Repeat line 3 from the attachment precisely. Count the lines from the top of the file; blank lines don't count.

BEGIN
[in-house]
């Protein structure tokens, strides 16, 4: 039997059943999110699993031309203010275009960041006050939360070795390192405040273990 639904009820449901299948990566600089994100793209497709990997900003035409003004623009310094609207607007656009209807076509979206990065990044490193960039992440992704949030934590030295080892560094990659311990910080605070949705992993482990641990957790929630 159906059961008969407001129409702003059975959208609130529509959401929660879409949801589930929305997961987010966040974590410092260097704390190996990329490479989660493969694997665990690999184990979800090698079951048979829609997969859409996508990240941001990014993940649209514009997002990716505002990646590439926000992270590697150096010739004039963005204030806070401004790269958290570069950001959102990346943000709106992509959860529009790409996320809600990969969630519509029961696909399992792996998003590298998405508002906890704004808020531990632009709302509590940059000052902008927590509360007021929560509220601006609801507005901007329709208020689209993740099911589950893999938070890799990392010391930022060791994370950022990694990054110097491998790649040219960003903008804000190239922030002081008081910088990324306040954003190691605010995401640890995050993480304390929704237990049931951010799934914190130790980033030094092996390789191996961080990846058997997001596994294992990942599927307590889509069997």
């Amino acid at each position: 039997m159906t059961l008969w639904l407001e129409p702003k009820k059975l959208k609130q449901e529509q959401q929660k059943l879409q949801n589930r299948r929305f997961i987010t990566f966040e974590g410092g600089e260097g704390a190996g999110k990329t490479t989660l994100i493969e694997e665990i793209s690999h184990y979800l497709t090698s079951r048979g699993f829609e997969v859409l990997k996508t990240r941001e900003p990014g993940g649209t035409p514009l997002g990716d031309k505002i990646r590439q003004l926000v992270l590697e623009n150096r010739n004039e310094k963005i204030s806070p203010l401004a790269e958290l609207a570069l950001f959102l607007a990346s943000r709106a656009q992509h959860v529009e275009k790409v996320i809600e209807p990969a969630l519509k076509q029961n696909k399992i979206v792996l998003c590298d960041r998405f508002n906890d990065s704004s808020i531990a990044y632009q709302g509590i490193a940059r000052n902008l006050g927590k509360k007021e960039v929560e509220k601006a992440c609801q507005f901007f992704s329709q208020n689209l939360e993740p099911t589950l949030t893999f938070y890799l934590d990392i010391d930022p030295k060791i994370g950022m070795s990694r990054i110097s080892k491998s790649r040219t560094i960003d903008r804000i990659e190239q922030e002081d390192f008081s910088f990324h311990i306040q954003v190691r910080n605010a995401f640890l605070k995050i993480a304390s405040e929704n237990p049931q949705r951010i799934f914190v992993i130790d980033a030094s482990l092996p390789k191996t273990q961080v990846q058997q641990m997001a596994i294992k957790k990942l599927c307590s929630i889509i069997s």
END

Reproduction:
């Amino acid at each position: 039997m159906t059961l008969w639904l407001e129409p702003k009820k059975l959208k609130q449901e529509q959401q929660k059943l879409q949801n589930r299948r929305f997961i987010t990566f966040e974590g410092g600089e260097g704390a190996g999110k990329t490479t989660l994100i493969e694997e665990i793209s690999h184990y979800l497709t090698s079951r048979g699993f829609e997969v859409l990997k996508t990240r941001e900003p990014g993940g649209t035409p514009l997002g990716d031309k505002i990646r590439q003004l926000v992270l590697e623009n150096r010739n004039e310094k963005i204030s806070p203010l401004a790269e958290l609207a570069l950001f959102l607007a990346s943000r709106a656009q992509h959860v529009e275009k790409v996320i809600e209807p990969a969630l519509k076509q029961n696909k399992i979206v792996l998003c590298d960041r998405f508002n906890d990065s704004s808020i531990a990044y632009q709302g509590i490193a940059r000052n902008l006050g927590k509360k007021e960039v929560e509220k601006a992440c609801q507005f901007f992704s329709q208020n689209l939360e993740p099911t589950l949030t893999f938070y890799l934590d990392i010391d930022p030295k060791i994370g950022m070795s990694r990054i110097s080892k491998s790649r040219t560094i960003d903008r804000i990659e190239q922030e002081d390192f008081s910088f990324h311990i306040q954003v190691r910080n605010a995401f640890l605070k995050i993480a304390s405040e929704n237990p049931q949705r951010i799934f914190v992993i130790d980033a030094s482990l092996p390789k191996t273990q961080v990846q058997q641990m997001a596994i294992k957790k990942l599927c307590s929630i889509i069997s």